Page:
By Roger O’Halloran
So how did your Christmas giving go? Everybody happy?
I took the acceptable option of buying gifts. It’s the easy option in my time-poor life, and while making something special maybe touching, it would take me a very long time.
Our Secret Santa group set a limit to avoid us wondering if one has spent enough. And to be even safer we provide a list of the things we want at about the right price. No surprises, so I think my gift went down okay.
I guess I still have that romantic childhood desire for a wonderful surprise at Christmas. Knowing my loved ones well enough should enable me to purchase a gift that assists them to work towards their next goal. It requires a deep knowledge, so I guess asking is better than buying the commodified package that marketing convinces us will suit every Mum/Dad/teenage boy/girl, home handy person etc.
One can of course volunteer some time. On his 33rd birthday I offered my son 21 hours to assist make his new house a little more liveable. Despite him living with my renovator’s efforts at home for 30 years, we started with only scant knowledge of what each could bring to his development objectives. We shared a few skills and tricks, but even with someone I know very well, I realised this gift would not reach great potential in 21 hours.
A documentary I found on-line since Christmas helped to reassure me that in the longer-term what parents give can be far more valuable than the material goods at Christmas. Malala’s parents were responsible for giving Malala the gift of taking action for justice and peace. It helped me to realise that, albeit in far less demanding circumstances, I have shared such gifts with my loved ones over their lives.
It’s no wonder we revert to buying stuff. The same often happens in International Development. Building the relationships that underpin good mutual development can seem to take too long, so we revert to buying stuff. Sometimes stuff we believe they need based on our use for it; sometimes what we don’t need anymore. Books are a favourite on that score.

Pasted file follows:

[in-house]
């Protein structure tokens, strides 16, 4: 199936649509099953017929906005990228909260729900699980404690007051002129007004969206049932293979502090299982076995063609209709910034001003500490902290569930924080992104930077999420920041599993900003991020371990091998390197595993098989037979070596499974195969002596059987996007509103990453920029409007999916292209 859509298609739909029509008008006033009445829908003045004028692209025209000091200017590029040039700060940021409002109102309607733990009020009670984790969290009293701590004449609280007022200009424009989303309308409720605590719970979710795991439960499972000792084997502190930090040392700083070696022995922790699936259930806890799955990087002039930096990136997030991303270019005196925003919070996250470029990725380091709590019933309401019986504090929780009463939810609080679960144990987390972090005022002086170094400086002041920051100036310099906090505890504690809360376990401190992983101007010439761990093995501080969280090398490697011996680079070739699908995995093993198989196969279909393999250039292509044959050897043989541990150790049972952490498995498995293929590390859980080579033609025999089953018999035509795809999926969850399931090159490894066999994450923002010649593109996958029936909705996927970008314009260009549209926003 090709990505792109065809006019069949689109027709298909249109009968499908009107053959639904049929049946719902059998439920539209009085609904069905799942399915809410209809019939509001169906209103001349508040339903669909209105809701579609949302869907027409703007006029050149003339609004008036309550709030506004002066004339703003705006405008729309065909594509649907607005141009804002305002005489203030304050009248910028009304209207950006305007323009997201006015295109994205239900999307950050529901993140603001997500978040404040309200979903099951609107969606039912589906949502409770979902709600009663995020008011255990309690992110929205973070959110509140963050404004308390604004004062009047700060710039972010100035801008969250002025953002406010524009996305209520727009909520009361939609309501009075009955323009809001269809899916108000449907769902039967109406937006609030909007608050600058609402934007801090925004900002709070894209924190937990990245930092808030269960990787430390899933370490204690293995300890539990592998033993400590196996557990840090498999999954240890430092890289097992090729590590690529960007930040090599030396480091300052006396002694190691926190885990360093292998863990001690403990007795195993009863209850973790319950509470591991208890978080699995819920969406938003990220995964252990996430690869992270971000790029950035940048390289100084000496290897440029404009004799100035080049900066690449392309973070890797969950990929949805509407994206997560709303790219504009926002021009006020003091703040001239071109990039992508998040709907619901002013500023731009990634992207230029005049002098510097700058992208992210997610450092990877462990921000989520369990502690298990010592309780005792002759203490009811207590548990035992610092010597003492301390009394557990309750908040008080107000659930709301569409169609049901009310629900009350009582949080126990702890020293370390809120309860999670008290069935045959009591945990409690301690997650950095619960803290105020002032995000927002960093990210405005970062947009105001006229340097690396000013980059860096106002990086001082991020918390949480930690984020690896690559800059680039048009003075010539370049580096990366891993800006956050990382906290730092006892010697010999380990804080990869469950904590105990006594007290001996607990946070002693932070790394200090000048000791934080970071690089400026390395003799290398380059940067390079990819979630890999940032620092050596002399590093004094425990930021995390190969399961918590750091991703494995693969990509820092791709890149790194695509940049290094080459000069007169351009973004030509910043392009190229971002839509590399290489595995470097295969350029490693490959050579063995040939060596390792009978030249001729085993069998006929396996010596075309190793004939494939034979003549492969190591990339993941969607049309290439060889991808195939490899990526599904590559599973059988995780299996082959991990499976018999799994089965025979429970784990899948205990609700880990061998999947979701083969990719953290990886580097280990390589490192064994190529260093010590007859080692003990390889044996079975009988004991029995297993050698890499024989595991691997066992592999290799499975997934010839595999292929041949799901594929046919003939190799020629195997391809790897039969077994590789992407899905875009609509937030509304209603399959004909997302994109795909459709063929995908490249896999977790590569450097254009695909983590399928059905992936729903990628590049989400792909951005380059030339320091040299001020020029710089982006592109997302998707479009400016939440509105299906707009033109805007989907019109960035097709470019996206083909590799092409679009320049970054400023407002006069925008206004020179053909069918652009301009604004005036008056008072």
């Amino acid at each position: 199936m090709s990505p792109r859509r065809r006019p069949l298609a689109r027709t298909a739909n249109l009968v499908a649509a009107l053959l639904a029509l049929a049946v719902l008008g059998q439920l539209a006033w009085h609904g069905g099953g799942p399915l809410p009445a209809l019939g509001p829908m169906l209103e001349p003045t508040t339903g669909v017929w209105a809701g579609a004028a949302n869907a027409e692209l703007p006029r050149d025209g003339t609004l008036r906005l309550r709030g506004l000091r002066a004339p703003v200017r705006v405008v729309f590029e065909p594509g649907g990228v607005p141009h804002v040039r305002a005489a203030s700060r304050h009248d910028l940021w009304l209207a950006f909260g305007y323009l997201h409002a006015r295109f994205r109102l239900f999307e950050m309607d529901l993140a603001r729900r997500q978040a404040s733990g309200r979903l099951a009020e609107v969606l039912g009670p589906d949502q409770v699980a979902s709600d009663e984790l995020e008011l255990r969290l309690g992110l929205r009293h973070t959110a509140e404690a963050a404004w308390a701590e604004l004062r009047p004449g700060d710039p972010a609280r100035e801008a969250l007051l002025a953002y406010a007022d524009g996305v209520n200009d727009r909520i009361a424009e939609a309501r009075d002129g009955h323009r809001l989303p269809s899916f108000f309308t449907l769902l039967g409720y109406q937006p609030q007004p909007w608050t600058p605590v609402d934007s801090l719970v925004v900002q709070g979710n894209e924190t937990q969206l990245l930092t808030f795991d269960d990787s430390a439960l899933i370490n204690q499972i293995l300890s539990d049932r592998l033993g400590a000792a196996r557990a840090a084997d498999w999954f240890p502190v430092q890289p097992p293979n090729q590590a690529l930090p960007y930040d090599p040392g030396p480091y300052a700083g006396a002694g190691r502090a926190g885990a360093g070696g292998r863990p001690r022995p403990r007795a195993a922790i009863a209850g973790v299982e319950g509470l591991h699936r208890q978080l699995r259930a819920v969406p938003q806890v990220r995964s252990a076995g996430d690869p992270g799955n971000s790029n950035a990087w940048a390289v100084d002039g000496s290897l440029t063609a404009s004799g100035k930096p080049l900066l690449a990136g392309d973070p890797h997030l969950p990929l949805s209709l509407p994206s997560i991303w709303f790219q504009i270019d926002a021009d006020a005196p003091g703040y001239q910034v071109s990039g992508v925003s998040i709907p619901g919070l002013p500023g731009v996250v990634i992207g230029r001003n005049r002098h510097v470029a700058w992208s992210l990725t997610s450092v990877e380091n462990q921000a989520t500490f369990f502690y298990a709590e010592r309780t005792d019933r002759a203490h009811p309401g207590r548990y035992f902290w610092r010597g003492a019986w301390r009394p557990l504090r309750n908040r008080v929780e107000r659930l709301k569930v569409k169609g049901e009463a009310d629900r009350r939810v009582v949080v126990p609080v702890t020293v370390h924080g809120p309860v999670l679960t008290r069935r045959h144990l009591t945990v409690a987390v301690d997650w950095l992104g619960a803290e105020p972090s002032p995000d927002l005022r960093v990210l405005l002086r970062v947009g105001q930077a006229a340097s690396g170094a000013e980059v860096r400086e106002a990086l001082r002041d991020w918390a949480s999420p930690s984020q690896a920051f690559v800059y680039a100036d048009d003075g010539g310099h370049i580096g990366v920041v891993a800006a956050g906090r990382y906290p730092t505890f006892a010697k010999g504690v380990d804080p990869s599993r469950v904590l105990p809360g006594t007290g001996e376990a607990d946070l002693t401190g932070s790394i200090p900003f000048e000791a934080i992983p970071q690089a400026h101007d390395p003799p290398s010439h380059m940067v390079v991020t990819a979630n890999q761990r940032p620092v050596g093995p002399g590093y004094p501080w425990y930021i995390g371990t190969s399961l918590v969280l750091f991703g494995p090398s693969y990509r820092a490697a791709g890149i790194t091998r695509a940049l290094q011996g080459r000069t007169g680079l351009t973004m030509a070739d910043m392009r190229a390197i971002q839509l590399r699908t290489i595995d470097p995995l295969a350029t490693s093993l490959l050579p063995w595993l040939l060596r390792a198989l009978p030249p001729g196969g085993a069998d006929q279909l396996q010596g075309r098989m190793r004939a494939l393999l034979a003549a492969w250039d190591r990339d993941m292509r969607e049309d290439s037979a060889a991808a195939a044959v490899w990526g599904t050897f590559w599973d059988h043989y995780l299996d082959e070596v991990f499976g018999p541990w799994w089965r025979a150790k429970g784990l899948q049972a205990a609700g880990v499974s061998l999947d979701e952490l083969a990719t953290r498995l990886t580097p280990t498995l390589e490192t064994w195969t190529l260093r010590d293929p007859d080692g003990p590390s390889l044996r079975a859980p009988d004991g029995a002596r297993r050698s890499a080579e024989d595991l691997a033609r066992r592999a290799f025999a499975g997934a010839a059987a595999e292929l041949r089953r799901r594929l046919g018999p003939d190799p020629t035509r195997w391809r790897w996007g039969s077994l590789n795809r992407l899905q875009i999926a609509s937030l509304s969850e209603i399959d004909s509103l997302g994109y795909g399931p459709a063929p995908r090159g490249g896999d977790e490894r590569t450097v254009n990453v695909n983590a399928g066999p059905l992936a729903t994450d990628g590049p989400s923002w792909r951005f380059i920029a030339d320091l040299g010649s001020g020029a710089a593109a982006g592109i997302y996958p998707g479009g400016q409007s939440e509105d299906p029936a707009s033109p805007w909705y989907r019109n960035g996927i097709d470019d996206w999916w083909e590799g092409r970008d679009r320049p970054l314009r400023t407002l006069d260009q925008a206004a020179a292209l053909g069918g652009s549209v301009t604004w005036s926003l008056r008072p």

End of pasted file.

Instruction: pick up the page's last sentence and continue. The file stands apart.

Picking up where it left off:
The Department of Foreign Affairs and Trade (DFAT) recently distributed small friendship grants ($30,000 – $60,000) to Australian organisations to further the work they do with global partners in our region. It seems it was not designed to fund what Palms does: recruit, prepare and send volunteers to work alongside counterparts to meet skill development requests. Funded projects generally included buying things not available locally.
Friendship grants are available again in the next two years, which prompted a suggestion that rather than request funds for what we do, we might buy goods that a volunteer decides could be useful to assist the work in their particular sector (e.g. Providing first aid kits to complement the work of our school nurse in Kiribati). Aside from providing more kits than required, spending $30,000 – $60,000 has other issues.
The concern is that it encourages dependence on cargo that the local community may have no capacity to continue providing. Once when a volunteer raised funds in Australia for a building our overseas partner angrily told us: “People here had just started to realise the value and fulfilment of identifying and coordinating development priorities from within their own resources and in one stroke she turned them back to a cargo cult mentality.”
If particular goods are their priority would the locals not have prioritised their use of resources to make them available already? If they’ve no sustainable way to resource the importation of such goods, providing them for a time sets up a cruel reliance on those goods. Is it not better for the local community to explore sustainable ways within local capacity for achieving the outcomes provided by whatever goods can be sent?
Palms also discourages those who volunteer from funding supplies for partner communities because we are concerned with the potential to distort assignments. Our concerns are that:
- requests for assignments to be filled may be based on funds volunteers can bring rather than skills they might impart and
- funds provided by the guest will give him/her power over community members in development decisions.
We don’t want requests for volunteers to be more for the things they bring than for the skill assistance provided to build capacity for self-reliance. As good as the things may be, reinforcing dependence diminishes building skills and knowledge as a path to developing opportunities. Note this does not preclude short-term emergency relief after a disaster.
As well, we know our capacity limitations. Agencies that manage the distribution of funds well have educated and experienced teams of program coordinators who ensure such funds are provided to programs that sustainably build self-reliance. Our team has been developed with a specific capacity for recruiting, preparing, sending and supporting volunteers in local partner programs that build self-reliance. Switching to buying goods to satisfying a grant opportunity can become a distraction to our core activity and not something we would necessarily manage well.